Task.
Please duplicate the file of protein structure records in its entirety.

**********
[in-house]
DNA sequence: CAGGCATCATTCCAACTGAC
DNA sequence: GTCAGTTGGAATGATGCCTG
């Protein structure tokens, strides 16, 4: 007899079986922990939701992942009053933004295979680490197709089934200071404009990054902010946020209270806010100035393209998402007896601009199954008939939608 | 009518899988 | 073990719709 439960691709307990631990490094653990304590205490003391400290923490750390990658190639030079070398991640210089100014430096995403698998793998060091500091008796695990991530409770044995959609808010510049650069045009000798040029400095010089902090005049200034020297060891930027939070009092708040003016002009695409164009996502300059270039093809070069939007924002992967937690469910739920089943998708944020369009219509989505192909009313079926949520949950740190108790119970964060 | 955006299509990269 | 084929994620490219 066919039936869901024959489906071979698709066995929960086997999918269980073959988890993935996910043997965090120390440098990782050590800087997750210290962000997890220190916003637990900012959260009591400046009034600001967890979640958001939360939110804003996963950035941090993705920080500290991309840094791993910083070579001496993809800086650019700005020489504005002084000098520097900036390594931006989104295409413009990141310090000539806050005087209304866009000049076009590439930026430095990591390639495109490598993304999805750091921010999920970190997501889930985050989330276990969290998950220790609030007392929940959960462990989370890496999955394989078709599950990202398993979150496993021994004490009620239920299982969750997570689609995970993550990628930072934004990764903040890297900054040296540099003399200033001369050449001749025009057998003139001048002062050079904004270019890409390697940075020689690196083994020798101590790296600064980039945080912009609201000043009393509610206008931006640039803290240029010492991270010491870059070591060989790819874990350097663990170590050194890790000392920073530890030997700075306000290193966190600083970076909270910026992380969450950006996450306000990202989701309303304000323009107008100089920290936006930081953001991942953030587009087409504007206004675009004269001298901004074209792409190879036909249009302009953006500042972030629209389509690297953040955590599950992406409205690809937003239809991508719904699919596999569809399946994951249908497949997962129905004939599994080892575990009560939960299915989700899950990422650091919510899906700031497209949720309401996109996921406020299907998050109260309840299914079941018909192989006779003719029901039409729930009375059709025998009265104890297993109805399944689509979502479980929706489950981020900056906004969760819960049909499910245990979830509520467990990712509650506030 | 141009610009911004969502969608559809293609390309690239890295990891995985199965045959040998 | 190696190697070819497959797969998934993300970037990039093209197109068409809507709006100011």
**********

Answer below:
[in-house]
DNA sequence: CAGGCATCATTCCAACTGAC
DNA sequence: GTCAGTTGGAATGATGCCTG
């Protein structure tokens, strides 16, 4: 007899079986922990939701992942009053933004295979680490197709089934200071404009990054902010946020209270806010100035393209998402007896601009199954008939939608 | 009518899988 | 073990719709 439960691709307990631990490094653990304590205490003391400290923490750390990658190639030079070398991640210089100014430096995403698998793998060091500091008796695990991530409770044995959609808010510049650069045009000798040029400095010089902090005049200034020297060891930027939070009092708040003016002009695409164009996502300059270039093809070069939007924002992967937690469910739920089943998708944020369009219509989505192909009313079926949520949950740190108790119970964060 | 955006299509990269 | 084929994620490219 066919039936869901024959489906071979698709066995929960086997999918269980073959988890993935996910043997965090120390440098990782050590800087997750210290962000997890220190916003637990900012959260009591400046009034600001967890979640958001939360939110804003996963950035941090993705920080500290991309840094791993910083070579001496993809800086650019700005020489504005002084000098520097900036390594931006989104295409413009990141310090000539806050005087209304866009000049076009590439930026430095990591390639495109490598993304999805750091921010999920970190997501889930985050989330276990969290998950220790609030007392929940959960462990989370890496999955394989078709599950990202398993979150496993021994004490009620239920299982969750997570689609995970993550990628930072934004990764903040890297900054040296540099003399200033001369050449001749025009057998003139001048002062050079904004270019890409390697940075020689690196083994020798101590790296600064980039945080912009609201000043009393509610206008931006640039803290240029010492991270010491870059070591060989790819874990350097663990170590050194890790000392920073530890030997700075306000290193966190600083970076909270910026992380969450950006996450306000990202989701309303304000323009107008100089920290936006930081953001991942953030587009087409504007206004675009004269001298901004074209792409190879036909249009302009953006500042972030629209389509690297953040955590599950992406409205690809937003239809991508719904699919596999569809399946994951249908497949997962129905004939599994080892575990009560939960299915989700899950990422650091919510899906700031497209949720309401996109996921406020299907998050109260309840299914079941018909192989006779003719029901039409729930009375059709025998009265104890297993109805399944689509979502479980929706489950981020900056906004969760819960049909499910245990979830509520467990990712509650506030 | 141009610009911004969502969608559809293609390309690239890295990891995985199965045959040998 | 190696190697070819497959797969998934993300970037990039093209197109068409809507709006100011």